Countries Most Vulnerable To Climate Change To Meet Ahead Of CoP17

Nov 8th, 2011 | By | Category: Advocacy, Bangladesh, Bhutan, Climatic Changes in Himalayas, CoP17, Development and Climate Change, Disasters and Climate Change, Events, Governance, Government Policies, Nepal, News, Opinion, Resilience, UNFCCC, Vulnerability

Business Bhutan: As the global summit for climate talks approaches, vulnerable countries make a point to form a united voice.

A group of 32 vulnerable countries, which created the Climate Change Vulnerable Forum, including Bhutan is set to meet in Dhaka, two weeks ahead of UN climate talks (the 17th Conference of Parties) in Durban, South Africa, to forge a common agenda for the negotiation.

The Climate Vulnerable Forum includes countries from Africa, Asia, and the Pacific, representing some of the most vulnerable countries to the adverse impacts of climate change.

The secretary of the National Environment Commission of Bhutan, Dr. UgyenTshewang, said it is good to have a single voice and partnership in coming out with a common position.

“If leaders come together and come out with a strong common position it will benefit everyone,” said Dr. Ugyen Tshewang.

He also said the developing countries have been active and participatory and it is now the time that developed countries take part in it.

Speaking at a press conference in Dhaka, the Bangladesh State Minister for Environment and Forest, Dr. Hasan Mahmud, said the forum is to forge a united voice to raise the vulnerable countries’ concerns for release of green climate fund and fast-start fund for adaptation and technology transfer without condition for mitigation measures at Durban.

The Bangladeshi foreign minister, Dipu Moni, said the forum meeting aims at creating public awareness of the vulnerability issues and challenges globally and take those to the climate negotiations.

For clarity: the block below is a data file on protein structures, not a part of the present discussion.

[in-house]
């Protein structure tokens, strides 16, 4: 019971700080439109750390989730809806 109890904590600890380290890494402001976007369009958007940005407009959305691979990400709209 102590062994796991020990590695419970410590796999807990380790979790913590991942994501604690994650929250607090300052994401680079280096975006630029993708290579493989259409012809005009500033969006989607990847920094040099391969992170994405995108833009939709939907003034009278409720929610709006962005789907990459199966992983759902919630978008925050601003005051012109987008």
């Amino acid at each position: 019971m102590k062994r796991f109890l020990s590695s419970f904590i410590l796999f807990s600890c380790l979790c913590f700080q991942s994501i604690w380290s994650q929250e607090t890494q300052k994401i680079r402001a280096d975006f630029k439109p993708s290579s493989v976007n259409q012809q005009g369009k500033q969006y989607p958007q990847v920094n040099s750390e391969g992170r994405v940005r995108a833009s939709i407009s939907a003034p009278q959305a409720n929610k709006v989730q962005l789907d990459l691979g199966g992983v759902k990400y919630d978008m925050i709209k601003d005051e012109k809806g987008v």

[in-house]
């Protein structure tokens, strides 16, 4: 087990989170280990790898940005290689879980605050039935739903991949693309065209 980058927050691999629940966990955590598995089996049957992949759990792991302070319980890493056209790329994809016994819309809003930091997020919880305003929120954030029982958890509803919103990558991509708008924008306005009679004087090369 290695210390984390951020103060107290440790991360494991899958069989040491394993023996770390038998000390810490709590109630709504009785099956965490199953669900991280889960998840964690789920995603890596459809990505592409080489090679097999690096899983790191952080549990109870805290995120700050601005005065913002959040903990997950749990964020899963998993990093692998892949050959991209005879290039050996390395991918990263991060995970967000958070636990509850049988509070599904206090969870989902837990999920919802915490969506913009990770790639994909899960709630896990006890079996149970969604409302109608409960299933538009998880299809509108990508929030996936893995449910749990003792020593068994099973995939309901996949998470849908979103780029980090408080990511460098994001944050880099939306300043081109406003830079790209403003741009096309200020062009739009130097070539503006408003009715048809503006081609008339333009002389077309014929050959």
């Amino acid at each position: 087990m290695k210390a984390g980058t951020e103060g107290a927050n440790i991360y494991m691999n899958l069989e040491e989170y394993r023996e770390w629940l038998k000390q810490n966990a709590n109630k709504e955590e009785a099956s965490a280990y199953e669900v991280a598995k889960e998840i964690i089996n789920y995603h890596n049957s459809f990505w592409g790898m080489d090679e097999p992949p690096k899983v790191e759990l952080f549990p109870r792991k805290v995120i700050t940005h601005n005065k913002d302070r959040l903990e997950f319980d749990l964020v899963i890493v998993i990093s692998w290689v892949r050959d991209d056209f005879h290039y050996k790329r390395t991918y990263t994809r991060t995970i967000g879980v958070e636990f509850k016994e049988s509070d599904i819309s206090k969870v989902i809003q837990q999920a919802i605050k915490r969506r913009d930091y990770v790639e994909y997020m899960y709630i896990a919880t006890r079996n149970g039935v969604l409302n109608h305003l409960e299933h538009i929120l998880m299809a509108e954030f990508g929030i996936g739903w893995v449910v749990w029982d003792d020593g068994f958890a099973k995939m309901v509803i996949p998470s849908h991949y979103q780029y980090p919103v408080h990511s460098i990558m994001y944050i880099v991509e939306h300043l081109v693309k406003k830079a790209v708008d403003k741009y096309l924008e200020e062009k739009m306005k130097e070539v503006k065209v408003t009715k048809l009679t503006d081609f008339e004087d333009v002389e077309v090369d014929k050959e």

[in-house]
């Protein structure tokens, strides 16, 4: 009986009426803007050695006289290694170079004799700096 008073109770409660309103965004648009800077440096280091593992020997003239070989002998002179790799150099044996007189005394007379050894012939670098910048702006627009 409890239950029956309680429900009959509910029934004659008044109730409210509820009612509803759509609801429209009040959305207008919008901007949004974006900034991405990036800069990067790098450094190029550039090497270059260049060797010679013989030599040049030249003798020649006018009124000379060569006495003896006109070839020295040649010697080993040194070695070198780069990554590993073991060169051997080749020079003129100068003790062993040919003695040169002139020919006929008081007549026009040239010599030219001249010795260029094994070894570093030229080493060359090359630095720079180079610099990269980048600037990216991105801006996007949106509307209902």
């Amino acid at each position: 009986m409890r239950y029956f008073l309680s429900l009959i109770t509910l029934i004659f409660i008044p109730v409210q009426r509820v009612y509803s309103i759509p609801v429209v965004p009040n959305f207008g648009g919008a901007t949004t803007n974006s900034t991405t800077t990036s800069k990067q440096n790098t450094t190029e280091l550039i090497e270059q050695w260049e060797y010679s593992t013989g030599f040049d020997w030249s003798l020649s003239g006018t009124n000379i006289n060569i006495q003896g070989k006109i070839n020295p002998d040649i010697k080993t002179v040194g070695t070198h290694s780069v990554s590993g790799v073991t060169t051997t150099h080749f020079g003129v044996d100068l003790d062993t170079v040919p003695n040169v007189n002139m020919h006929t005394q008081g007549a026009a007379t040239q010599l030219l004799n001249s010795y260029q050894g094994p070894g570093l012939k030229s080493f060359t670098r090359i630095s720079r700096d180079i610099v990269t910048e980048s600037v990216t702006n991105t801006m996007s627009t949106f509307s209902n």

“It is expected to forge an opportunity for the vulnerable countries to take the momentum of Cancun negotiation further for global support to combat climate change,” she said.

The forum was founded at the initiative of the Maldives when eleven vulnerable countries from across the world met in Male in November 2009 to highlight their challenges and seek international assistance.

These countries include the Maldives, Kiribati, Bangladesh, Barbados, Bhutan, Ghana, Kenya, Nepal, Rwanda, Tanzania and Vietnam. The first summit of the forum adopted a declaration which expressed alarm at effects of human-induced global warming and sought international assistance to combat the dangers of man-made calamities.

The report published by the Climate Vulnerable Forum in 2010, titled ‘Climate Vulnerability Monitor 2010 – State of the climate crises’ placed Bhutan in the severe countries category. Severe countries category include countries which are the second most vulnerable to climate change.

“Severe countries are facing challenges that would place heavy additional stress in any given impact area. The majority of Severe countries will become Acute by 2030 unless action is taken to counteract the growing impact on these countries,” says the report.

The delegates of the participating countries are expected to issue a declaration from the vulnerable countries for action by industrialized nations and urgent support while they are also expected to affirm their determination to pursue green and low carbon growth development.

The objectives of the Bangladesh Climate Vulnerability Forum is to increase the level of awareness, identify and develop areas of common interest, build  an enhanced understanding among observer state parties and other international actors, clarify climate change mainstreaming, and maximize clean development mechanism potential.

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